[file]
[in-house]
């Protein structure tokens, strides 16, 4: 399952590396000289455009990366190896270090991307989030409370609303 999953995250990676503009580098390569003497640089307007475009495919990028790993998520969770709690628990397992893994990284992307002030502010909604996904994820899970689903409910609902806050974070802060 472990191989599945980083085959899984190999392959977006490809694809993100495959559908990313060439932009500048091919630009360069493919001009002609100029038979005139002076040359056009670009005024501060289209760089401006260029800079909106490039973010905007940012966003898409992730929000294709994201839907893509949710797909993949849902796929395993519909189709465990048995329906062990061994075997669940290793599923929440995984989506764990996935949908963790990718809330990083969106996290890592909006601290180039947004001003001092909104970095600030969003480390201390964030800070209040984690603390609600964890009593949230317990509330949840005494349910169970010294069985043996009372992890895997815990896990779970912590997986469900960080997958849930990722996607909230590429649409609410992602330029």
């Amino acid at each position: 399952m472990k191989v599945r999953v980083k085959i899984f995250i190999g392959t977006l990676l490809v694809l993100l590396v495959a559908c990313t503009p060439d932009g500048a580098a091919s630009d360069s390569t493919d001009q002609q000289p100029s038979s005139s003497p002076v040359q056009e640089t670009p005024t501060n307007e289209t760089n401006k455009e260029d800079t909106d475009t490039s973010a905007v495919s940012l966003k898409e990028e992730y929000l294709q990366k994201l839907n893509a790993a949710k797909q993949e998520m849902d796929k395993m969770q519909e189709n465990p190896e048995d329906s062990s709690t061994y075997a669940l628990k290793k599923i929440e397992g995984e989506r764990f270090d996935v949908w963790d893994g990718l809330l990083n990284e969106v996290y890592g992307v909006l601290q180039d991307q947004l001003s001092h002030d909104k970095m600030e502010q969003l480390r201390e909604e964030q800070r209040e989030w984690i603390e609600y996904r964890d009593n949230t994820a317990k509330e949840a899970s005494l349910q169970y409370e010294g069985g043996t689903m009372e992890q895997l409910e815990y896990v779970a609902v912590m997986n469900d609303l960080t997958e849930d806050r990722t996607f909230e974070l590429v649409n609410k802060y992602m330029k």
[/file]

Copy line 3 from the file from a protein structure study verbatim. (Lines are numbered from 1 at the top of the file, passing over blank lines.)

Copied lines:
């Amino acid at each position: 399952m472990k191989v599945r999953v980083k085959i899984f995250i190999g392959t977006l990676l490809v694809l993100l590396v495959a559908c990313t503009p060439d932009g500048a580098a091919s630009d360069s390569t493919d001009q002609q000289p100029s038979s005139s003497p002076v040359q056009e640089t670009p005024t501060n307007e289209t760089n401006k455009e260029d800079t909106d475009t490039s973010a905007v495919s940012l966003k898409e990028e992730y929000l294709q990366k994201l839907n893509a790993a949710k797909q993949e998520m849902d796929k395993m969770q519909e189709n465990p190896e048995d329906s062990s709690t061994y075997a669940l628990k290793k599923i929440e397992g995984e989506r764990f270090d996935v949908w963790d893994g990718l809330l990083n990284e969106v996290y890592g992307v909006l601290q180039d991307q947004l001003s001092h002030d909104k970095m600030e502010q969003l480390r201390e909604e964030q800070r209040e989030w984690i603390e609600y996904r964890d009593n949230t994820a317990k509330e949840a899970s005494l349910q169970y409370e010294g069985g043996t689903m009372e992890q895997l409910e815990y896990v779970a609902v912590m997986n469900d609303l960080t997958e849930d806050r990722t996607f909230e974070l590429v649409n609410k802060y992602m330029k």